Choreography of oxidative damage repair in mammalian genomes

Sankar Mitra, Tadahide Izumi, Istvan Boldogh, Kishor K. Bhakat, Jeff W. Hill, Tapas K. Hazra

Research output: Contribution to journalArticlepeer-review

136 Scopus citations

Abstract

The lesions induced by reactive oxygen species in both nuclear and mitochondrial genomes include altered bases, abasic (AP) sites, and single-strand breaks, all repaired primarily via the base excision repair (BER) pathway. Although the basic BER process (consisting of five sequential steps) could be reconstituted in vitro with only four enzymes, it is now evident that repair of oxidative damage, at least in mammalian cell nuclei, is more complex, and involves a number of additional proteins, including transcription- and replication-associated factors. These proteins may be required in sequential repair steps in concert with other cellular changes, starting with nuclear targeting of the early repair enzymes in response to oxidative stress, facilitation of lesion recognition, and access by chromatin unfolding via histone acetylation, and formation of metastable complexes of repair enzymes and other accessory proteins. Distinct, specific subclasses of protein complexes may be formed for repair of oxidative lesions in the nucleus in transcribed vs. nontranscribed sequences in chromatin, in quiescent vs. cycling cells, and in nascent vs. parental DNA strands in replicating cells. Characterizing the proteins for each repair subpathway, their signaling-dependent modifications and interactions in the nuclear as well as mitochondrial repair complexes, will be a major focus of future research in oxidative damage repair.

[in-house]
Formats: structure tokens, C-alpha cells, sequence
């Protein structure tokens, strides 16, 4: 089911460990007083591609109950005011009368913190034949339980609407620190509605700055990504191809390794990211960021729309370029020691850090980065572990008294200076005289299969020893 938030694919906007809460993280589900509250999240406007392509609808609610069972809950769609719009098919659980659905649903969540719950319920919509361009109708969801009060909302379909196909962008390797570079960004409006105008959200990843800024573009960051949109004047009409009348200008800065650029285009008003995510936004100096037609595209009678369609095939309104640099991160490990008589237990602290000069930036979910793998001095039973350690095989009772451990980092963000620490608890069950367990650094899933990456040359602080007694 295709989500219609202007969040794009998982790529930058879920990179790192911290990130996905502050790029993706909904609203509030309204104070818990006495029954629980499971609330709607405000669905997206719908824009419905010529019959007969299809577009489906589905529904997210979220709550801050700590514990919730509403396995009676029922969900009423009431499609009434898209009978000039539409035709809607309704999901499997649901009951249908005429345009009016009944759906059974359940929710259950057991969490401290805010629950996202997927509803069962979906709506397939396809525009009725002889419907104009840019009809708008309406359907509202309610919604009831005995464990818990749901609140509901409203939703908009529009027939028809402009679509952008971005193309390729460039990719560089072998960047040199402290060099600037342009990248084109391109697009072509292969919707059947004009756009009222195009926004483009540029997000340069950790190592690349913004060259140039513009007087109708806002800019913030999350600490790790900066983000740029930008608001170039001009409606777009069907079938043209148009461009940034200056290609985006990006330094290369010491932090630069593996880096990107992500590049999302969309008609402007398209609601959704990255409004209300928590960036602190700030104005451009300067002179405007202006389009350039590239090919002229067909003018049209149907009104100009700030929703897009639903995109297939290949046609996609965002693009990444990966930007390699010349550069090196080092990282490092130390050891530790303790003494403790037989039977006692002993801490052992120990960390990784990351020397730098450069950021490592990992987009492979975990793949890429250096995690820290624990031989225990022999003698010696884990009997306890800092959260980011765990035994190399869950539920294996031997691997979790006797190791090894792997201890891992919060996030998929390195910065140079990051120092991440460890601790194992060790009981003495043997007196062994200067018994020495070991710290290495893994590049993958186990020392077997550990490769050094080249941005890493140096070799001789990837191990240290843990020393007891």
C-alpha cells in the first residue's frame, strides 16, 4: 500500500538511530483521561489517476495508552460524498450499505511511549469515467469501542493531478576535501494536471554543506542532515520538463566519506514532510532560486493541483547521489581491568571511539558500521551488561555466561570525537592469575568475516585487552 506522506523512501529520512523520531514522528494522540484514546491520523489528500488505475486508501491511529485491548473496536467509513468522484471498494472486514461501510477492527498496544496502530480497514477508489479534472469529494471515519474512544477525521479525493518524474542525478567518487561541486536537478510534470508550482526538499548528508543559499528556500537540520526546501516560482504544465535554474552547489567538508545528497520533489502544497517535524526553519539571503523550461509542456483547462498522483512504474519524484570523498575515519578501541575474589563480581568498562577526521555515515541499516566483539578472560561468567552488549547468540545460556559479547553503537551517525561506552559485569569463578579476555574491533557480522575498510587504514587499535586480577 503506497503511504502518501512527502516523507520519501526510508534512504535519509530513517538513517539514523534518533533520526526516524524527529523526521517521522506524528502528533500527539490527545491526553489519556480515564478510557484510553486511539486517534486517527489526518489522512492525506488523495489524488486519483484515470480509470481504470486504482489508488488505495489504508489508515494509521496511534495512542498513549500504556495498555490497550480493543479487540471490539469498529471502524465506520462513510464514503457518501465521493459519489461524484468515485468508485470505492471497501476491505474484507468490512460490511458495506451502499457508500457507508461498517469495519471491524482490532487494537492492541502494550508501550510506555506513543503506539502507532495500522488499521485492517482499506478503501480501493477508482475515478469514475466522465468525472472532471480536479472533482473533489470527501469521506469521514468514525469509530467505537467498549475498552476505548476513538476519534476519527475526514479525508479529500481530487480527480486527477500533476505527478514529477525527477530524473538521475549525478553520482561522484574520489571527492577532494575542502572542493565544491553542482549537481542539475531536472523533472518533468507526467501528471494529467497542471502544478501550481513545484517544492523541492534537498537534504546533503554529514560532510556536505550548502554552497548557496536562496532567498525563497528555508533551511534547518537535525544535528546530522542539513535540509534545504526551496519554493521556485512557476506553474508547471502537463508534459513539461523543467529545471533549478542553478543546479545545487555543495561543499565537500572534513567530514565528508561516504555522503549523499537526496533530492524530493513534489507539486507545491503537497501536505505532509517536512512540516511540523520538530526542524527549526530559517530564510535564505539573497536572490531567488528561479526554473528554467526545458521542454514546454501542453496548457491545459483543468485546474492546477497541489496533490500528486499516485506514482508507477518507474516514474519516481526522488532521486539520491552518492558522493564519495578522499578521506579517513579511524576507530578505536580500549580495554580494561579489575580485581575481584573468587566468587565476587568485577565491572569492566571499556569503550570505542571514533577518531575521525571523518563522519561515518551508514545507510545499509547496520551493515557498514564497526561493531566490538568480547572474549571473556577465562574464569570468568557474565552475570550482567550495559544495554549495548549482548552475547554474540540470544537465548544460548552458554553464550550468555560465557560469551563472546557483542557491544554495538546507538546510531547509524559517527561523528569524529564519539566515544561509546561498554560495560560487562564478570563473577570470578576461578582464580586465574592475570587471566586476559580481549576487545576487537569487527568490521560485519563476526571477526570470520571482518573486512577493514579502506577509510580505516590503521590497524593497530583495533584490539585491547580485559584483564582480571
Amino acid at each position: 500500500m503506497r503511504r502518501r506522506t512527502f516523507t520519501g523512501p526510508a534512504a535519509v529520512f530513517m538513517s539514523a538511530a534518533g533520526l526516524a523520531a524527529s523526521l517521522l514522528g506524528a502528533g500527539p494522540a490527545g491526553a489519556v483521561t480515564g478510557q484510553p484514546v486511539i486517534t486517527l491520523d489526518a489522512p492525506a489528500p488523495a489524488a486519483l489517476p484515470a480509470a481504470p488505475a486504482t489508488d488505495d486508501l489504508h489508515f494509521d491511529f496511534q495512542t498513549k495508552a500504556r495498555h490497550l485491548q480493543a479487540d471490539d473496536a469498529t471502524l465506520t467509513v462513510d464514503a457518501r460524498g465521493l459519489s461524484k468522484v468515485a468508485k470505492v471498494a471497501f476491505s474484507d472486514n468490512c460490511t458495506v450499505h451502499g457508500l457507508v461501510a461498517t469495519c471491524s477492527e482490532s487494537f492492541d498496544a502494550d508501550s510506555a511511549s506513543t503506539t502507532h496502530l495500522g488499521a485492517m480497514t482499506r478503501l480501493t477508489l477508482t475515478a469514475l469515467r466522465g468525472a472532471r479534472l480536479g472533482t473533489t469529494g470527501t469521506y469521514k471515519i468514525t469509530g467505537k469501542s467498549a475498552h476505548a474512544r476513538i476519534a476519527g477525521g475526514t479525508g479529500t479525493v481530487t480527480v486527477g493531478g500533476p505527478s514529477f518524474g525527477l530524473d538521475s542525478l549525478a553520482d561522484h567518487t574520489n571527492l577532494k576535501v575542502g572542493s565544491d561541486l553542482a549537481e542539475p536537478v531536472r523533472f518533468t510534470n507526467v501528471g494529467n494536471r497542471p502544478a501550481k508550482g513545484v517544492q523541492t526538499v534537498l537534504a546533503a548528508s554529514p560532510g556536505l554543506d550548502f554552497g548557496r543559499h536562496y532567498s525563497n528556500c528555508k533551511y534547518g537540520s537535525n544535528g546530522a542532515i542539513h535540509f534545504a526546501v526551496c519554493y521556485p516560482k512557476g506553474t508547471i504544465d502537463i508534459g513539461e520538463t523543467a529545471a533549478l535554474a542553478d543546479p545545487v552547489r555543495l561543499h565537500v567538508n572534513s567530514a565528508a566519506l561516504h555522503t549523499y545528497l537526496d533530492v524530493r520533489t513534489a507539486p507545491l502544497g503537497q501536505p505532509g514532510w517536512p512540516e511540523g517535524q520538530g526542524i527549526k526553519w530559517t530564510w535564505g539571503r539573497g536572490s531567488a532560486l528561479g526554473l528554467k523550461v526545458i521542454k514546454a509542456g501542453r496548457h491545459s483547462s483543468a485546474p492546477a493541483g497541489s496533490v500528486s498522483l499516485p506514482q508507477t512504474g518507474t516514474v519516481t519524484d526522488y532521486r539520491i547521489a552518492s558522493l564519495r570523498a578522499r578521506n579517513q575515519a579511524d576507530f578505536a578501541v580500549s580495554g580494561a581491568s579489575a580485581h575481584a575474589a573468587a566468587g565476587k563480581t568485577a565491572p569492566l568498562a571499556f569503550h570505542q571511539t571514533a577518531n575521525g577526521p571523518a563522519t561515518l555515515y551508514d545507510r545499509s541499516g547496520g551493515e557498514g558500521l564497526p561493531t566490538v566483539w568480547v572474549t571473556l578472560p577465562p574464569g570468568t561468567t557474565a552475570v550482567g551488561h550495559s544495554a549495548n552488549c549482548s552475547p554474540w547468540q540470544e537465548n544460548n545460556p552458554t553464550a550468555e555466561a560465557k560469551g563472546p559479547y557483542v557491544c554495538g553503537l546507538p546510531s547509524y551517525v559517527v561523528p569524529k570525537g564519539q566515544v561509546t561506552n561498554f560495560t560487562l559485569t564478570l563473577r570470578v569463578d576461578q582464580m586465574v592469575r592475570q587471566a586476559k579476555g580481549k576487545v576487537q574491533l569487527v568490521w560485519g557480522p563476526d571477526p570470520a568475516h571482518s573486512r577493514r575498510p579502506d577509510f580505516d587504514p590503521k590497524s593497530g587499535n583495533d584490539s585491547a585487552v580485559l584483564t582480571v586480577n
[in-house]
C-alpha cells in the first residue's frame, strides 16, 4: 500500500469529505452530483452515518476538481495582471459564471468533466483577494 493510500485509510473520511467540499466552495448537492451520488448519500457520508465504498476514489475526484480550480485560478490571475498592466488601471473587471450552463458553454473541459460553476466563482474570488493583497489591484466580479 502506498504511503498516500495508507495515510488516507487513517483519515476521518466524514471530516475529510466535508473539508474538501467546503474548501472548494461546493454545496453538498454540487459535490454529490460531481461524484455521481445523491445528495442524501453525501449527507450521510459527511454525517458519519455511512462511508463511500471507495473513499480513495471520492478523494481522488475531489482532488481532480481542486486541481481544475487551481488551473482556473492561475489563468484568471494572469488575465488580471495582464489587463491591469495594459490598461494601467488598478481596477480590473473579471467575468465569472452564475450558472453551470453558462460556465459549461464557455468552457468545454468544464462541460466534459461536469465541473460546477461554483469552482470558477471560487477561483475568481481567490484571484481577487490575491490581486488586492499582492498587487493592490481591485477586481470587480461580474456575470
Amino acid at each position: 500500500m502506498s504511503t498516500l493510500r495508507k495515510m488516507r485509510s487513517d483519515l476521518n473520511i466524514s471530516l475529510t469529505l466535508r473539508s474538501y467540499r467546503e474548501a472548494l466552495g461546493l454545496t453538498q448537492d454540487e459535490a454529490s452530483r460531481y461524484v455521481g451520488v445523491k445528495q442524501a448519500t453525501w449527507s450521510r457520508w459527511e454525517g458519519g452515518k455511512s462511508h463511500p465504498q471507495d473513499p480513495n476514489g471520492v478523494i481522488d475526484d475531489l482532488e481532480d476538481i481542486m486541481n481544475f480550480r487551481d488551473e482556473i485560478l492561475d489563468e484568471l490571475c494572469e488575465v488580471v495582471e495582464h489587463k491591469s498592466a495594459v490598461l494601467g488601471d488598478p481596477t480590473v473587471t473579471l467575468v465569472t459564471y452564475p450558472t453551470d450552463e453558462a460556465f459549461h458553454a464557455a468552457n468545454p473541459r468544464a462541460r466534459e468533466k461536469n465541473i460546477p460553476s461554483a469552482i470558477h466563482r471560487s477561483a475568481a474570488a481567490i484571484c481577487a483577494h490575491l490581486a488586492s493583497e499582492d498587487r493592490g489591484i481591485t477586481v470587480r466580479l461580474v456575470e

Original languageEnglish
Pages (from-to)15-28
Number of pages14
JournalFree Radical Biology and Medicine
Volume33
Issue number1
DOIs
StatePublished - Jul 1 2002

Bibliographical note

Funding Information:
This work has been supported by NIH grants CA53791, CA81063, ES08457, AG10514 (S.M.), CA84461 (I.B.), and NIEHS Center Grant ES06676. We thank Drs. A. Kurosky and T. Wood, Directors of Protein Chemistry and Molecular Biology Core, respectively, of NIEHS Center for essential materials and service as well as technical help. We also thank Dr. Priscilla Cooper for sharing unpublished results.

Keywords

  • Base excision repair
  • Chromatin unfolding
  • Coordination of repair reactions
  • DNA damage
  • Free radicals
  • Organelle targeting

ASJC Scopus subject areas

  • Biochemistry
  • Physiology (medical)

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